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In my few encounters with people of extreme religious behaviour, I have noticed that Parkinson's disease seems to be prevalent amongst them as they age.

Of course I wouldn't claim that people with Parkinson's disease are religious extremists, but the extreme religious lifestyle of others, does seem to me, to precipitate neuroses akin to utter insanity which would explain deteriorated brain function, if not the size of their braincell.

Religious indoctrination in early childhood appears to me to be instrumental in limiting brain function as one ages.

It follows that if the religious experience provides the answers to life's most enigmatic questions about our existence as self-aware beings, then the brain atrophies due to lack of exercise; it no longer has to concern itself with, or 'think' about, such things.

What do we know about the size of the brain in old atheists and agnostics; provided of course that they haven't been burned at the stake or stoned to death, whilst they were enjoying the pleasures of youth, by the religious extremists?

Allowing ourselves to be brainwashed by cultural exploitations to accept what everyone else believes without question, seems to be a sure way to diminish our cognitive abilities, not to mention our full and happy enjoyment of being alive. Old age does dim the responses, but that is no need for us to replace the wonder of life with superstition.

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Religious indoctrination in early childhood appears to me to be instrumental in limiting brain function as one ages.

It follows that if the religious experience provides the answers to life's most enigmatic questions about our existence as self-aware beings, then the brain atrophies due to lack of exercise; it no longer has to concern itself with, or 'think' about, such things.

While I don't think 'religious experience provides the answers to life's most enigmatic questions', I agree that it's proponents tell you it does, and if you're the type who can be brainwashed, I can easily see that you might accept their answers, and in doing so, never have to think about them yourself. Perhaps those late night or all night skull sessions in darkened college dorm rooms with a bunch of other kids, debating religion, the origin of the species, the existence of God, anthropomorphism and the Christian Great Chain of Being and whether if someone won't go down on you by the fourth date you should move on, really did tune the brain for greater performance in life. It's a credible theory.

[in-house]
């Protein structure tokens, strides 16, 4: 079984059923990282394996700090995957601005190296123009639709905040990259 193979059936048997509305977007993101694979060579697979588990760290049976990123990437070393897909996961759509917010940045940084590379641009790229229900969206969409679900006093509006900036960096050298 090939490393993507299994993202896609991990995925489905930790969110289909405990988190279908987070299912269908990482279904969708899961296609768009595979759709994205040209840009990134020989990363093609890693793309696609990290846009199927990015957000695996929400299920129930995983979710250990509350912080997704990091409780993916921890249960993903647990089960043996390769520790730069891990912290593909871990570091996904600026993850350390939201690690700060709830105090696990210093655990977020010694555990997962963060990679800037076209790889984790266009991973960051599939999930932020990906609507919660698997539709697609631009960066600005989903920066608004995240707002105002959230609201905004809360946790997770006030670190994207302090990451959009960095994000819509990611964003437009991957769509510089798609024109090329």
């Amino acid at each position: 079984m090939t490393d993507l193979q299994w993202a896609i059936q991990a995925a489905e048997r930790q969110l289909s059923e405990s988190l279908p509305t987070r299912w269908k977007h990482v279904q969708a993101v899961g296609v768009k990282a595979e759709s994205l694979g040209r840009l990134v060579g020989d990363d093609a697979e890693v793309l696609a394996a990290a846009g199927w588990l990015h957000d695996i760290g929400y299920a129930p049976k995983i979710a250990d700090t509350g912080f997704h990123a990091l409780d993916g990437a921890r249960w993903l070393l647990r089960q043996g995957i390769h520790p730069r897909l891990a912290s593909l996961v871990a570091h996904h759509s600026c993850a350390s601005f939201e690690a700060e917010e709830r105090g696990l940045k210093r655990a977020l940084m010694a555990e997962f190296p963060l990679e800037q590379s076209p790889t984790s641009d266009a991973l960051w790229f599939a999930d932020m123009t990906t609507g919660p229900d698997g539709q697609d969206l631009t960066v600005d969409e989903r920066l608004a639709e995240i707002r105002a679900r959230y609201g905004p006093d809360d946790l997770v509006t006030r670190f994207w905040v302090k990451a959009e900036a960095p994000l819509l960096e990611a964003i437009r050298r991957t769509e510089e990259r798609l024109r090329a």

C

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This fits with some of the research I've read lately about what areas of the brain are responsible for religious experiences, and how and why they do what they do. This doesn't in any way discount or trivialize those who believe--one of the best people I know is a strong believer--but it perhaps goes some way to explaining why the more out-there fundamental types, especially those why try so hard to convert others and to force their way of life on others, do what they do. Ultimately, for me, that is the crux of the issue. Believe what you choose. Just don't attempt to force others to do so, and don't make wide ranging policy decisions on these beliefs. That is, quite simply, indefensible.

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I was born-again, but this time I was born-gay. :icon_thumleft:

Great article. I've saved a copy for future reference when writing a story with that type of action happening to a character.

Colin :icon_geek:

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I self-identified as "born-again" at age six. I didn't quite get the irony of needing to be born again so soon after having been, uh...born.

But now that I identify as agnostic, would that make me re-born-again? Un-born-again? If, some day, I convert back to Christianity, would that make me re-un-born-again? Born-again-again? Double-plus-born-again-no-tag-backs?

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Colin, you may have invented a new T-shirt:

Born Again Gay.

I love it! I will go to a T-shirt shop and get that one printed up.

I also like my other T-shirt idea, ‘Your Boyfriend Thinks I’m Hot’. I have that one! It works regardless of whether it's worn by a guy or a girl, gay or straight.

Colin :icon_geek:

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